“Chariho forever!’’ Polouski said before leaving the podium.
Regarding the issue of withdrawal, councilwoman Harriett Allen asked the Ad Hoc Committee what they had concluded about the idea of partial withdrawal — in other words, leaving Charlestown students in the regional high school, but bringing the younger grades back to town. From talking to people in the three towns
over the years, Allen said she has the impression that everyone wants their kids to go to the high school, but they want the younger ones closer to home.
“That just screams partial withdrawal,’’ she said.
The committee studied that option and concluded it wouldn’t work for the same reason it concluded that full withdrawal was Charles­town’s best recourse — polit­ical differences would pre­vent the three towns from funding such as system, said Cicchetti, a member of the school committee.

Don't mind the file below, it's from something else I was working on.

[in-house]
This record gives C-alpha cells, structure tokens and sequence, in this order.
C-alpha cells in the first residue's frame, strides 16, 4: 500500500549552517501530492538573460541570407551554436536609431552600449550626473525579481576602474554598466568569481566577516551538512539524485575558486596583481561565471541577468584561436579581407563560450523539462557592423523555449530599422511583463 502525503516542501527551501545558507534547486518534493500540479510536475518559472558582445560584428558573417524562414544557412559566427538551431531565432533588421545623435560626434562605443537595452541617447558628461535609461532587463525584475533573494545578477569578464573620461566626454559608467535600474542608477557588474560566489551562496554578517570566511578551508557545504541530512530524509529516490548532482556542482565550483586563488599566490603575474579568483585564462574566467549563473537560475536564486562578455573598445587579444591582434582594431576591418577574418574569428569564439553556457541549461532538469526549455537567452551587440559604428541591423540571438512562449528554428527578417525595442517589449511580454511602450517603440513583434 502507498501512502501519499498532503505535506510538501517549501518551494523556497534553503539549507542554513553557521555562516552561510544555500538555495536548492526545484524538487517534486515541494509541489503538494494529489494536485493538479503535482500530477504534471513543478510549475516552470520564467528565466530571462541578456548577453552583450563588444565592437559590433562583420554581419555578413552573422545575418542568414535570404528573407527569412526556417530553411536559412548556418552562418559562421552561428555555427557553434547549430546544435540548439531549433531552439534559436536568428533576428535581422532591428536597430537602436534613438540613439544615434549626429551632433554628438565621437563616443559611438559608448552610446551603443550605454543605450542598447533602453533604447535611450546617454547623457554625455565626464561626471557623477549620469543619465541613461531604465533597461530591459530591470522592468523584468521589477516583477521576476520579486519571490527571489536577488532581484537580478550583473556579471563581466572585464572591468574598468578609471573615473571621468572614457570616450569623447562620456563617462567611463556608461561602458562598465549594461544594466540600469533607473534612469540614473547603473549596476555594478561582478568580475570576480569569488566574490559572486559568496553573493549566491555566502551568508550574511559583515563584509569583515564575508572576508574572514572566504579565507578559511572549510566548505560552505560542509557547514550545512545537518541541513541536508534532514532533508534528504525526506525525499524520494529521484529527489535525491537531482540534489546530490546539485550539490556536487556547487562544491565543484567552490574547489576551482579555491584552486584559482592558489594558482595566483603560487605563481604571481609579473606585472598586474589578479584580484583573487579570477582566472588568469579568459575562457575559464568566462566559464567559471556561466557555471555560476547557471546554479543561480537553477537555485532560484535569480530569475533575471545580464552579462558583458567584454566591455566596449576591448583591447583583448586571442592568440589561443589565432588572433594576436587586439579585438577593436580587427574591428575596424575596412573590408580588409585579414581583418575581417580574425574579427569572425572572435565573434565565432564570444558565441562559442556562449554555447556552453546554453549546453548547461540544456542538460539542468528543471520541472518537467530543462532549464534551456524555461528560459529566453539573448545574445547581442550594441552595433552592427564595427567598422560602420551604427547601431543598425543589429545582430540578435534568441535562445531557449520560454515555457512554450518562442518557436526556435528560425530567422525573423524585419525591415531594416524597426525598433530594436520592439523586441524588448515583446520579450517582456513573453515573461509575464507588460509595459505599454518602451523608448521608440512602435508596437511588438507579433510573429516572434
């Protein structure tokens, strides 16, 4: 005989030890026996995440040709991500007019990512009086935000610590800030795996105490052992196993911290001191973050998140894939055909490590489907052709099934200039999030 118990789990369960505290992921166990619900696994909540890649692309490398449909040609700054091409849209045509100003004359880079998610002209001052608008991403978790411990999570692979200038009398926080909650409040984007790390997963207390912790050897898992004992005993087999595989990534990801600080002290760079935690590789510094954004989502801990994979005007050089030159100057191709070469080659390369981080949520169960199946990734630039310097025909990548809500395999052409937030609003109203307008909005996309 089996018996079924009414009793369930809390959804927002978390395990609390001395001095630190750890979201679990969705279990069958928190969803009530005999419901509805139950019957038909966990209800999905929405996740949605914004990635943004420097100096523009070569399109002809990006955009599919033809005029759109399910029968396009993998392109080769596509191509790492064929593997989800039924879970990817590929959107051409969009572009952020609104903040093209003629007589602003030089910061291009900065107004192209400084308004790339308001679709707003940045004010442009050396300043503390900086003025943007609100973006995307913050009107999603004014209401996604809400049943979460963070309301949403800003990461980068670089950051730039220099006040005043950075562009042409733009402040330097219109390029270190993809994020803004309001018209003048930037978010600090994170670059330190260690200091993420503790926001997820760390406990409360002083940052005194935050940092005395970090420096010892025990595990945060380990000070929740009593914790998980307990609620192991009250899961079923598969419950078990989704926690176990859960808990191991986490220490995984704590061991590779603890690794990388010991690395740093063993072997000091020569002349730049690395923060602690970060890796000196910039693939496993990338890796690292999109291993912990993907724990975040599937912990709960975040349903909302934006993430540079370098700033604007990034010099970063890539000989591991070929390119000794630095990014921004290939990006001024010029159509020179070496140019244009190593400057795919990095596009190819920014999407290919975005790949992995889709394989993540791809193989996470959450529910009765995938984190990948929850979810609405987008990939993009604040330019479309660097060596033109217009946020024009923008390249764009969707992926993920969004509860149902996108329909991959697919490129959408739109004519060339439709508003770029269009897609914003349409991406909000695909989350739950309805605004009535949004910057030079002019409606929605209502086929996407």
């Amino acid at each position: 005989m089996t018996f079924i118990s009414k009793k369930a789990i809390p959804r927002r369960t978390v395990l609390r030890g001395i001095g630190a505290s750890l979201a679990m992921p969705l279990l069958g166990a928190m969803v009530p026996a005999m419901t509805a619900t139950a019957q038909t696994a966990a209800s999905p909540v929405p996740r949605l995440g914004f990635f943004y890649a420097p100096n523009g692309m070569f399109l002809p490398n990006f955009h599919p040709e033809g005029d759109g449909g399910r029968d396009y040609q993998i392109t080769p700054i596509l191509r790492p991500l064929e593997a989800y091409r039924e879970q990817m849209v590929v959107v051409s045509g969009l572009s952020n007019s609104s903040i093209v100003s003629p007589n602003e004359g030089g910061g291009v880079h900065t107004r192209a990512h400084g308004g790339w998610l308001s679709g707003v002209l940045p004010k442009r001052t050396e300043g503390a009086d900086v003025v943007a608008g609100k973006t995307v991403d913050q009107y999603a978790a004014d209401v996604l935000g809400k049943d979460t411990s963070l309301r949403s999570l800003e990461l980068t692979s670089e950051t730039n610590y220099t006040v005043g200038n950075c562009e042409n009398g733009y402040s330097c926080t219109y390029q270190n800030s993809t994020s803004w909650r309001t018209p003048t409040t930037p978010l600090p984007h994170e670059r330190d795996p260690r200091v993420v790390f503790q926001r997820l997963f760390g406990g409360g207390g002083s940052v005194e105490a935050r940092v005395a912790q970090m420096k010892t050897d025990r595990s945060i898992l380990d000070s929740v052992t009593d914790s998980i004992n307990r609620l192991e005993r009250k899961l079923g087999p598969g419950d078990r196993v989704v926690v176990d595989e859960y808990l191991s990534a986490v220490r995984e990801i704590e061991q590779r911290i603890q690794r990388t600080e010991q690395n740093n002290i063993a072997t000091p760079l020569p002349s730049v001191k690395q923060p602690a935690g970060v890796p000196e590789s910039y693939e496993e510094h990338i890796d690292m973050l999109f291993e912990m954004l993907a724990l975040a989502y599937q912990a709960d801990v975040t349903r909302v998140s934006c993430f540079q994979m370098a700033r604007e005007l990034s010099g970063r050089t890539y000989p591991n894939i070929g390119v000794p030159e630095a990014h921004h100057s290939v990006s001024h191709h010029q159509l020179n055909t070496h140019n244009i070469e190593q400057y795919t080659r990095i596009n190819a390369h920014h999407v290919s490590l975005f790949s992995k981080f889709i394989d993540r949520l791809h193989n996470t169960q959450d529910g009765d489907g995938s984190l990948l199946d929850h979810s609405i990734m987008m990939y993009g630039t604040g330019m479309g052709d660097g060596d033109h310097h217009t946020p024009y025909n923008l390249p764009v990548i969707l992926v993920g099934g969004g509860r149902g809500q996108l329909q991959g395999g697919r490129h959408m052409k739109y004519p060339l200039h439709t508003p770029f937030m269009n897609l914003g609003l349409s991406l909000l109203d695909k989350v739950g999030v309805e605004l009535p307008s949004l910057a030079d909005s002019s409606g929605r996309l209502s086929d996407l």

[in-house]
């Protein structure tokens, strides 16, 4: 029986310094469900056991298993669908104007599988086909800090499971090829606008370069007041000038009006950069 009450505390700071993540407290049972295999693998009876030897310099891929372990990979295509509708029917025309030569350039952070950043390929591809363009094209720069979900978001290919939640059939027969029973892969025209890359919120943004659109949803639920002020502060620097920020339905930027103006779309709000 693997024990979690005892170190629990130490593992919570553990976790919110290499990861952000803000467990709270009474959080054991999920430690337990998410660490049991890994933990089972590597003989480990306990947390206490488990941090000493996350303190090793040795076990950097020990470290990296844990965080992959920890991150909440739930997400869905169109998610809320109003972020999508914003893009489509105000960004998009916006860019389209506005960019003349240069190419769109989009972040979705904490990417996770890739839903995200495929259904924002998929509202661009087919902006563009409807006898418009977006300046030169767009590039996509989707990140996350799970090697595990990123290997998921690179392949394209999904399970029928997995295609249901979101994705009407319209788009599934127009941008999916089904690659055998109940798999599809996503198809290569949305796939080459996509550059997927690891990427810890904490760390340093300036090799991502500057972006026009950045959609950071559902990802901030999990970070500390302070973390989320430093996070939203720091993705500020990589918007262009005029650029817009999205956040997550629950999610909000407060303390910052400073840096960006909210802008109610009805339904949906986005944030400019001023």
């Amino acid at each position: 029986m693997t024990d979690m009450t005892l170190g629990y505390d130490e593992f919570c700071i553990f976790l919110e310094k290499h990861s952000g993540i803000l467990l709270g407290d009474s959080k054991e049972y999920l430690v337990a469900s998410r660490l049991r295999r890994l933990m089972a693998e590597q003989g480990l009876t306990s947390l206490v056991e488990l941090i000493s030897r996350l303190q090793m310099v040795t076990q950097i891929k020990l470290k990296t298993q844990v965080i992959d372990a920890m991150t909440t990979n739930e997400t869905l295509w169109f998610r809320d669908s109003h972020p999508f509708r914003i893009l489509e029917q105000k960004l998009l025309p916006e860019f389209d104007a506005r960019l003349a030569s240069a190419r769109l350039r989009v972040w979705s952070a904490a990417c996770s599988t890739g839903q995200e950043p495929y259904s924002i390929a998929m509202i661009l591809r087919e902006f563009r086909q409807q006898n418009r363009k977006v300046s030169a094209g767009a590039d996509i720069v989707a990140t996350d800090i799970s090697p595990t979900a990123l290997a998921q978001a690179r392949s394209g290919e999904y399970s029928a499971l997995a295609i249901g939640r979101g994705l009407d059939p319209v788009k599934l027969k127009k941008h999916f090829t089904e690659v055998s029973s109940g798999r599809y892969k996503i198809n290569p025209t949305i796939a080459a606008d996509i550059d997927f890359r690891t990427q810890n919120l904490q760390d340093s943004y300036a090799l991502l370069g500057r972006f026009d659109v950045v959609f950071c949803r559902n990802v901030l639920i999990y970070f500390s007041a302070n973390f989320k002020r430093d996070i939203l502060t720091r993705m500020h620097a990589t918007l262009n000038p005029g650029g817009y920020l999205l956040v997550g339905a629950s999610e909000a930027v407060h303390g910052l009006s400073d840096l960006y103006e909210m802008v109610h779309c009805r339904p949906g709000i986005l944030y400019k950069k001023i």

Toward the end of the workshop, Cicchetti sought to get the Council on record as saying they support the withdrawal plan, even though no vote can be taken
during a workshop. If and when withdrawal comes about, it would expedite pro­ceedings with the state if longstanding Council sup­port could be shown, he said. But then the reality facing this council surfaced: Some of them may not be re-elect­ed in November. Cicchetti called this “unfortunate tim­ing.’’ But councilwoman Katharine Waterman said she was willing to go on record saying the following: “I would like to see Chariho remain strong; how­ever, I have very little faith in its ability to do so,’’ she said.
If Hopkinton voters don’t approve this November’s bond questions, Waterman said it would be time to “move on.’’